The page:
>>> Max Sawicky writes:
KM's record of anti-semitism is pretty well established. As far as I know he hasn't changed any of his views.
Clearly the Million Youth March has a right to take place in Harlem or wherever else they choose, no matter what they're about. I happen to agree w/Louis that the demands or program of the march are mostly wholesome, especially by comparison with the Washington event. This would make the MYM a promising development, but the leadership of KM is a dampening factor. The web site for the MYM is below. The only individual whose biography is posted, in glowing terms, is KM. His leading role should not be in doubt.
Now it is true that even Malcolm X made anti-semitic comments at a certain point, but he was a work in progress and he ended up as a model radical. Second, he was never even close to as extremist, provocative, ignorant, and vicious as KM. For particulars, see:
KM and the NBPP may deserve some allowance as well, but they have evidently not gotten much benefit from Malcolm X's experience. People have been flayed on this list for much more innocent remarks.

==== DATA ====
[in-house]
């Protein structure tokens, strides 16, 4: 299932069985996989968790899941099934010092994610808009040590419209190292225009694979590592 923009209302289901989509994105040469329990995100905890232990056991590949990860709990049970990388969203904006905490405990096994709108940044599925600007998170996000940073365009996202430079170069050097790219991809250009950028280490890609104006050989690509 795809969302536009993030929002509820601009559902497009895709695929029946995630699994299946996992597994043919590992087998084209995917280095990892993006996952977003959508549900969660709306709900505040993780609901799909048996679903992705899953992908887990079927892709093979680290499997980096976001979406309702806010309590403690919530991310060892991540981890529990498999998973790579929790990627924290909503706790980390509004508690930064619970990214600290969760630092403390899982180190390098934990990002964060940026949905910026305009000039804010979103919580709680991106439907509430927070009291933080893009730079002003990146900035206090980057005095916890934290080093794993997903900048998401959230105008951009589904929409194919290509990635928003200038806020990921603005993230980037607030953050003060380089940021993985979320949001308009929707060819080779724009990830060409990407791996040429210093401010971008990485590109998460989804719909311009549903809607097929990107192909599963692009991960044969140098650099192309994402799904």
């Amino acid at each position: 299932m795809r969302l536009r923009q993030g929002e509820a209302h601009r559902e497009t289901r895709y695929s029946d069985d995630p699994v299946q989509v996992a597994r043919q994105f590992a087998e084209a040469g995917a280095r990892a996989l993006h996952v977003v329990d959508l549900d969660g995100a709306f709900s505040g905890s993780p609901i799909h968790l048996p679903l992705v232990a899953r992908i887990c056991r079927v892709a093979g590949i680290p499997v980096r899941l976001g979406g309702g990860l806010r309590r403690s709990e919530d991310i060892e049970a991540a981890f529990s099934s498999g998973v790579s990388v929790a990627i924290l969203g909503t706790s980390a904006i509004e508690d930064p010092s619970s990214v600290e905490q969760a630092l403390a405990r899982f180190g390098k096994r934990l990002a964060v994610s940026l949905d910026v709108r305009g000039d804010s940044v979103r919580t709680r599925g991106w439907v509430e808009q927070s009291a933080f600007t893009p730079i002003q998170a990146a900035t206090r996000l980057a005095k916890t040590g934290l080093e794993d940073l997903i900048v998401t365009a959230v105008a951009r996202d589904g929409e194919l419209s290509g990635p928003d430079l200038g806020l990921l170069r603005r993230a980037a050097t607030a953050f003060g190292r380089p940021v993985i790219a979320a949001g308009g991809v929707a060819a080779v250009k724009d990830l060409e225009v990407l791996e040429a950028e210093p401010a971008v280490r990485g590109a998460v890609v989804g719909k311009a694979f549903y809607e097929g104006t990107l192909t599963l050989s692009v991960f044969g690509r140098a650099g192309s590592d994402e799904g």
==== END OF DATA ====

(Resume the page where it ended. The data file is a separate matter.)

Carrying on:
It should also be noted that, regarding the excerpt below, this wouldn't have been the first time black militants met with right-wing fascists and made idiots of themselves. Amiri Baraka did it and later evolved to become a serious M-L.
My main point is this: The prominence in the MYM of KM Al Sharpton, and Malik Shabazz (a local anti-semitic comedian who is running for City Council in D.C.) among others, makes it all the more important to qualify any supportive statements about the MYM. To some extent, the medium is the message. ____________